Indigenous Australians have a higher rate of sexually transmissible infection (STI) than the rest of the community. The most common STIs among Aboriginal people include chlamydia, gonorrhoea and syphilis. Sex education, safe sex and condom use can be difficult messages to spread.
In Australia, Indigenous people have a higher rate of sexually transmissible infection (STI) than the rest of the community. The most common STIs in Aboriginal communities include chlamydia, gonorrhoea and syphilis.
Almost 1,000 per 100,000 Indigenous Australians were infected with chlamydia in 2009, compared to just 287 per 100,000 in the non-Indigenous population.
In 2009, the overall rate of gonorrhoea infection for Indigenous Australians was 37 per cent compared to that of non-Indigenous Australians, at 28 per cent. The diagnosis of gonorrhoea was substantially higher for Indigenous Australians in remote and very remote areas.
Condom use in Indigenous communities
In 2006, the teenage pregnancy rate was five times higher among Indigenous women under the age of 20, with the Northern Territory recording the highest percentage of 29.1 per cent. Condoms are an effective way to protect against STIs and unwanted pregnancy. However, condom use in Aboriginal communities is comparatively low because of cultural, socioeconomic and environmental factors.
Barriers to sex education in Indigenous communities
Most public health messages about safe sex are targeted at the general population and they are not always appropriate for Indigenous Australians. Some of the reasons for this include:
- English is not always the first language of some Indigenous people.
- Aboriginal and Torres Strait Islander terms for sexual acts are sometimes different to English terms. This can easily cause confusion and misunderstanding.
- Access to health information is often limited. For example, people living in remote areas have reduced opportunities to consult with doctors and other healthcare professionals.
Barriers to contraceptive use in Indigenous communities
Common barriers to contraceptive use include:
- Oral contraceptives may not be appropriate because of the cost, and the necessity to take the pill at the same time every day.
- Many Indigenous people consider talking about sex to be shameful. It is particularly shameful for a man and woman to talk about sexual issues, so the subject of contraception or condom use may not be brought up. As in most cultures, it is also difficult for Indigenous youth to talk to adults about sex.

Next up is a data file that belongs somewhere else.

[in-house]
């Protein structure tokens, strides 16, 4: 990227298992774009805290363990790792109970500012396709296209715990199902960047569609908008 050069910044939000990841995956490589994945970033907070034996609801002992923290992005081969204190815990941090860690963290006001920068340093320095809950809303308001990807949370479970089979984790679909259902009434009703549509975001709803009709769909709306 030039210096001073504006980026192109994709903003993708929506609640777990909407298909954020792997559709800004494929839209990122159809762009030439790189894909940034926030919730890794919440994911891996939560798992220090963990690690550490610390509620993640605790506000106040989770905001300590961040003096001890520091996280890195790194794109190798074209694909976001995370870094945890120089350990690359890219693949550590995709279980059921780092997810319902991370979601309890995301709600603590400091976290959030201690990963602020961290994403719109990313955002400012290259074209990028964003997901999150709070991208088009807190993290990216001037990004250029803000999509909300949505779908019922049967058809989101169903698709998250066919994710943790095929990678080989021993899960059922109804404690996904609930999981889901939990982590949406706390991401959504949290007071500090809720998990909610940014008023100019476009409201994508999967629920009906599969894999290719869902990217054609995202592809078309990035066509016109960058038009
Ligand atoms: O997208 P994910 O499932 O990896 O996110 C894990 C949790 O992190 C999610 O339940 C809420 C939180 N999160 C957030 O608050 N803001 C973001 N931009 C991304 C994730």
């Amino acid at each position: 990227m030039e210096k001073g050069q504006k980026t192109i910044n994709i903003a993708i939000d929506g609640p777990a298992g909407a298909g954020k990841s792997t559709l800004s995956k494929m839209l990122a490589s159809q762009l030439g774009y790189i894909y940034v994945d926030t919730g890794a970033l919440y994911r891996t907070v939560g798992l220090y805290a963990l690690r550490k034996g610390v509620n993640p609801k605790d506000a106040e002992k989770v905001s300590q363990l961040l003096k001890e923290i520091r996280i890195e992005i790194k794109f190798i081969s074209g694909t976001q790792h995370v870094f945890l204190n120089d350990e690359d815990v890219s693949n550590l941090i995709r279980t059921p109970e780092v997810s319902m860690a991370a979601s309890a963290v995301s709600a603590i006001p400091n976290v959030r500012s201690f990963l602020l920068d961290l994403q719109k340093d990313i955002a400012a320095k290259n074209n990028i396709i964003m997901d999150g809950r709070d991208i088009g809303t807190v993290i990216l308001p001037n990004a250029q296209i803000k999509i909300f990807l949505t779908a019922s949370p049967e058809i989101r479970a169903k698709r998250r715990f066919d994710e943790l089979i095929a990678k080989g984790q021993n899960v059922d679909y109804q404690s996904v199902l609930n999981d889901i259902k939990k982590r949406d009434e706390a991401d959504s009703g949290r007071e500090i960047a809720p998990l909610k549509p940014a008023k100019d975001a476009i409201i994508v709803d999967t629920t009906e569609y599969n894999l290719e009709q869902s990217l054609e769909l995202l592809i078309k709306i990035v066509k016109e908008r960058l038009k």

- Intrauterine devices (IUDs) increase the risk of pelvic inflammatory disease. This risk is higher in women with STIs. IUDs are generally not recommended, given the high STI rate in Aboriginal communities.
Barriers to seeking medical help in Indigenous communities
Common barriers to seeking medical help include:
- Having access to doctors can be difficult, particularly in remote areas.
- Most doctors are non-Indigenous. Indigenous people may not want to visit a doctor for fear of racism or unfamiliar medical practices.
Appropriate safe sex messages
Research suggests that safe sex messages for Indigenous Australians have to be culturally appropriate if they are to be effective. Some ways to make sure that safe sex campaigns are appropriate include:
- delivery by Aboriginal health workers who are sensitive to the customs and protocols of particular communities
- the use of ‘story-telling’ to explain safe sex practices
- community involvement in sexual health issues and campaigns
- the provision of affordable contraception
- the availability of contraceptive devices specifically designed for and marketed to Indigenous Australians, such as the Snake condom that features traditional Aboriginal colours, symbolism and art in the packaging.
Where to get help
- Your doctor
- Family planning clinic
- Family Planning Victoria Tel. 1800 013 952 or (03) 9257 0100
- Victorian Aboriginal Health Service Co-op Tel. (03) 9419 3000
- Dr Marie (Marie Stopes International Australia)Tel. 1800 003 707 (24 hours)
Things to remember
- Public health messages about safe sex target the general population and may not be appropriate for Indigenous Australians.
- Research suggests that safe sex messages for Indigenous Australians have to be culturally appropriate if they are to be effective.
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Fact sheet currently being reviewed.
Last reviewed: February 2012
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